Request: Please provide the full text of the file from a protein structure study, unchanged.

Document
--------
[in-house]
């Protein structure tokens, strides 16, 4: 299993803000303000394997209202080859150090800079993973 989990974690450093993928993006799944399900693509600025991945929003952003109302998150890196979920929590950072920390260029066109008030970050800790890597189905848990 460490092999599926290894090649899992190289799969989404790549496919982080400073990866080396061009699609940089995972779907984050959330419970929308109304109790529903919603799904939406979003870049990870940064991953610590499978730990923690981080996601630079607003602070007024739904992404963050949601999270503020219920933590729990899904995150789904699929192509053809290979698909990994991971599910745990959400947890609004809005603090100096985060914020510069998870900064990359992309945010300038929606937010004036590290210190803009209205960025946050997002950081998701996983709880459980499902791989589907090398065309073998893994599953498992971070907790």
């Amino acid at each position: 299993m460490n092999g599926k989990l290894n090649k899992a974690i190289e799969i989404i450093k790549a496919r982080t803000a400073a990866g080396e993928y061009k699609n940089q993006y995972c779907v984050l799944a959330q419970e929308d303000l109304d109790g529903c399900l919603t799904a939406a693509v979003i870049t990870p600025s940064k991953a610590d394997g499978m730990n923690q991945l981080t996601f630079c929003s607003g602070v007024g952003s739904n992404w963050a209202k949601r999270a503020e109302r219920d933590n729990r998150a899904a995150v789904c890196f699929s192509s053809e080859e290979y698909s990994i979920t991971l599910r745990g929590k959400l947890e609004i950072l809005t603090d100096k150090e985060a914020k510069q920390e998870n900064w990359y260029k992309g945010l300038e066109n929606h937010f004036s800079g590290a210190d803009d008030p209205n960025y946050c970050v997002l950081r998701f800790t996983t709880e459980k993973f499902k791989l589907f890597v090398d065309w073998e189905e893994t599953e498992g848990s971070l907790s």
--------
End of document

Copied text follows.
[in-house]
């Protein structure tokens, strides 16, 4: 299993803000303000394997209202080859150090800079993973 989990974690450093993928993006799944399900693509600025991945929003952003109302998150890196979920929590950072920390260029066109008030970050800790890597189905848990 460490092999599926290894090649899992190289799969989404790549496919982080400073990866080396061009699609940089995972779907984050959330419970929308109304109790529903919603799904939406979003870049990870940064991953610590499978730990923690981080996601630079607003602070007024739904992404963050949601999270503020219920933590729990899904995150789904699929192509053809290979698909990994991971599910745990959400947890609004809005603090100096985060914020510069998870900064990359992309945010300038929606937010004036590290210190803009209205960025946050997002950081998701996983709880459980499902791989589907090398065309073998893994599953498992971070907790």
């Amino acid at each position: 299993m460490n092999g599926k989990l290894n090649k899992a974690i190289e799969i989404i450093k790549a496919r982080t803000a400073a990866g080396e993928y061009k699609n940089q993006y995972c779907v984050l799944a959330q419970e929308d303000l109304d109790g529903c399900l919603t799904a939406a693509v979003i870049t990870p600025s940064k991953a610590d394997g499978m730990n923690q991945l981080t996601f630079c929003s607003g602070v007024g952003s739904n992404w963050a209202k949601r999270a503020e109302r219920d933590n729990r998150a899904a995150v789904c890196f699929s192509s053809e080859e290979y698909s990994i979920t991971l599910r745990g929590k959400l947890e609004i950072l809005t603090d100096k150090e985060a914020k510069q920390e998870n900064w990359y260029k992309g945010l300038e066109n929606h937010f004036s800079g590290a210190d803009d008030p209205n960025y946050c970050v997002l950081r998701f800790t996983t709880e459980k993973f499902k791989l589907f890597v090398d065309w073998e189905e893994t599953e498992g848990s971070l907790s």